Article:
This Strain of Ladybugs Might Get Stuck to Your Dog’s Mouth
While news stories have covered the realization that what we think of as native ladybugs are actually Asian beetles brought to the U.S. in the 60s, there’s another noteworthy aspect to these plentiful bugs. The strain of ladybugs you’re most likely seeing a bunch of in your yard can take care of your aphid problems, but they can also latch onto your dog’s mouth.
KHOU reports that dogs who have tried to eat these bugs are experiencing quite a bit of discomfort. “Signs your dog may have eaten some Asian Lady Beetles include lethargy and foaming at the mouth,” they say. Also, the ladybugs can stick to the roof of their mouths and cause ulcers.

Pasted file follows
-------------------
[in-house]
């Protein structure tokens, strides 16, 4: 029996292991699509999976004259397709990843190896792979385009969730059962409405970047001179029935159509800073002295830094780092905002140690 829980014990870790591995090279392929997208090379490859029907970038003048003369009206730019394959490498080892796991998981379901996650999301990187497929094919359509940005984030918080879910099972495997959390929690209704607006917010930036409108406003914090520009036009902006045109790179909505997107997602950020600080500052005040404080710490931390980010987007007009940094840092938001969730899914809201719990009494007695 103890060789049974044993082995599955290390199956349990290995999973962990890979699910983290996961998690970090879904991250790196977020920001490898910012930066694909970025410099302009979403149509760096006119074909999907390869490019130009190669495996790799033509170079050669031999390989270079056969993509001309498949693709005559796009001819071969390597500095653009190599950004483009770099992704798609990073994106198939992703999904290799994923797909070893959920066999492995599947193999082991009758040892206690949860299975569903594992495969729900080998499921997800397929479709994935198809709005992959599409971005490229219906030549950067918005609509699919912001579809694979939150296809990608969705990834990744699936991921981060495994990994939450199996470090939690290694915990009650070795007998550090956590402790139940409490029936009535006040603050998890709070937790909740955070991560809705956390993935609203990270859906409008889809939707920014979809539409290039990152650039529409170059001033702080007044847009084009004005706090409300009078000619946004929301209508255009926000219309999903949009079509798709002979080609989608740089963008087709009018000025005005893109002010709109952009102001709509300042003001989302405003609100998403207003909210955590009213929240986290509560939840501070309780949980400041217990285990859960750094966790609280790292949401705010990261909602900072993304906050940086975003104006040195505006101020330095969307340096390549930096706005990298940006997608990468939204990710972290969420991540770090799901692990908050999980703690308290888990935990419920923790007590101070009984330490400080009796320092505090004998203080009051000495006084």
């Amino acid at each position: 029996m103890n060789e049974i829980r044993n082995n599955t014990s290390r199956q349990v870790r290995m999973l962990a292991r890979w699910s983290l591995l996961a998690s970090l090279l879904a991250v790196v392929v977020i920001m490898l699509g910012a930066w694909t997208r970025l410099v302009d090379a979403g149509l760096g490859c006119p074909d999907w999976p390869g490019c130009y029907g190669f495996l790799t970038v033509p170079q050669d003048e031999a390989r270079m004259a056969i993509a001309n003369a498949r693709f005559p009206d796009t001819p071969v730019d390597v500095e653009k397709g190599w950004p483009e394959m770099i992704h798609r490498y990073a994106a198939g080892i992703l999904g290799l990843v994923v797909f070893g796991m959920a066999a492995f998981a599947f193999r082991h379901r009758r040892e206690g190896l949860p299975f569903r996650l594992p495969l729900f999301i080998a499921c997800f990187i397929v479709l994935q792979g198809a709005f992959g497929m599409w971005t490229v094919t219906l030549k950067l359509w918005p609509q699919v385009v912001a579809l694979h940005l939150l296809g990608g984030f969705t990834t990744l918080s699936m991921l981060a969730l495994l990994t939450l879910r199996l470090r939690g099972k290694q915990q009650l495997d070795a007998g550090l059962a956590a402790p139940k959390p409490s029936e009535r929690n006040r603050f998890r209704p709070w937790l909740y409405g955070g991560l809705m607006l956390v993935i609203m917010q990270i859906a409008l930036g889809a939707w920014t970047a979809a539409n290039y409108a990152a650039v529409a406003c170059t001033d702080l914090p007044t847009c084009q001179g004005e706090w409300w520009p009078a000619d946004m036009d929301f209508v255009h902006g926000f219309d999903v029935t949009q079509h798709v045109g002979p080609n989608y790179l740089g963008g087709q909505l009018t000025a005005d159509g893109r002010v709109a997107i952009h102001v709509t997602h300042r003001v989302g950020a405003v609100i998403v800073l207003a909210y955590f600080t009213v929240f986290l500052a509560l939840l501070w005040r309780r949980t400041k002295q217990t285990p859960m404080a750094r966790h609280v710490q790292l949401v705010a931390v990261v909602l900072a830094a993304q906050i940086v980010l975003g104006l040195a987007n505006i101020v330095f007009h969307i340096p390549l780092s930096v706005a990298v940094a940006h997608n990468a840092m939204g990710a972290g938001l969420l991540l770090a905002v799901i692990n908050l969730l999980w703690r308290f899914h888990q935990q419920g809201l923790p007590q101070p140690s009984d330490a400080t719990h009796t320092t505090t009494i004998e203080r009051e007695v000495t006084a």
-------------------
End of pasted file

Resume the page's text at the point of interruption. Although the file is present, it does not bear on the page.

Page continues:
KWCH posted a photo along with a story about a woman who found a cluster of the insects in her dog’s mouth after she noticed her pet was acting ill. Dr. Lindsay Mitchell told the news, “Definitely it’s painful. They’ll have some pain, they won’t want to eat as well, and they run the chance of infection if they have those ulcers there.” She added that you can pull the insects out of your dog’s mouth carefully.
These Asian lady beetles can also bite humans, but it’s more of an annoyance than painful or harmful. Of course, humans should avoid eating them as well.